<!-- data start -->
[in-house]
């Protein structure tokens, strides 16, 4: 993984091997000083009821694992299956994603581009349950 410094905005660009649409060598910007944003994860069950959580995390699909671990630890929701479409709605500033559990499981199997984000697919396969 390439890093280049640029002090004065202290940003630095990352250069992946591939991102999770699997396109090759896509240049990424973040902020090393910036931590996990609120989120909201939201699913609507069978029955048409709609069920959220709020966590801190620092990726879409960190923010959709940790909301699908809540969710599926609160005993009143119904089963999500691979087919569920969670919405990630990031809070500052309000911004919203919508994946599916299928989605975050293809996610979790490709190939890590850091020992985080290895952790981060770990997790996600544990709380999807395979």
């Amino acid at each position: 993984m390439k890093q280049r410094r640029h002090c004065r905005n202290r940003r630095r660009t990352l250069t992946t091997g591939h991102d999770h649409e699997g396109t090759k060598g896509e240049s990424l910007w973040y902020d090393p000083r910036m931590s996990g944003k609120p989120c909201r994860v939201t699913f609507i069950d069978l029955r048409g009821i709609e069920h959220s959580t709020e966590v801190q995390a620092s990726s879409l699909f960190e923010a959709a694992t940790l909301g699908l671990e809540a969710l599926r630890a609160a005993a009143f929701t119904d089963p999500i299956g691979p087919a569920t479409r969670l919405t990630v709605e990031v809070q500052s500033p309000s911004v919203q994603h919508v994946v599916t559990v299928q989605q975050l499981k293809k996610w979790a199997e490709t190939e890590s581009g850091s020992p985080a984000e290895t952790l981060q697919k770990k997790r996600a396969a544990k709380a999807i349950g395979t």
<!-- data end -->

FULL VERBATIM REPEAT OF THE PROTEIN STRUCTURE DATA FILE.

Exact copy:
[in-house]
């Protein structure tokens, strides 16, 4: 993984091997000083009821694992299956994603581009349950 410094905005660009649409060598910007944003994860069950959580995390699909671990630890929701479409709605500033559990499981199997984000697919396969 390439890093280049640029002090004065202290940003630095990352250069992946591939991102999770699997396109090759896509240049990424973040902020090393910036931590996990609120989120909201939201699913609507069978029955048409709609069920959220709020966590801190620092990726879409960190923010959709940790909301699908809540969710599926609160005993009143119904089963999500691979087919569920969670919405990630990031809070500052309000911004919203919508994946599916299928989605975050293809996610979790490709190939890590850091020992985080290895952790981060770990997790996600544990709380999807395979």
């Amino acid at each position: 993984m390439k890093q280049r410094r640029h002090c004065r905005n202290r940003r630095r660009t990352l250069t992946t091997g591939h991102d999770h649409e699997g396109t090759k060598g896509e240049s990424l910007w973040y902020d090393p000083r910036m931590s996990g944003k609120p989120c909201r994860v939201t699913f609507i069950d069978l029955r048409g009821i709609e069920h959220s959580t709020e966590v801190q995390a620092s990726s879409l699909f960190e923010a959709a694992t940790l909301g699908l671990e809540a969710l599926r630890a609160a005993a009143f929701t119904d089963p999500i299956g691979p087919a569920t479409r969670l919405t990630v709605e990031v809070q500052s500033p309000s911004v919203q994603h919508v994946v599916t559990v299928q989605q975050l499981k293809k996610w979790a199997e490709t190939e890590s581009g850091s020992p985080a984000e290895t952790l981060q697919k770990k997790r996600a396969a544990k709380a999807i349950g395979t």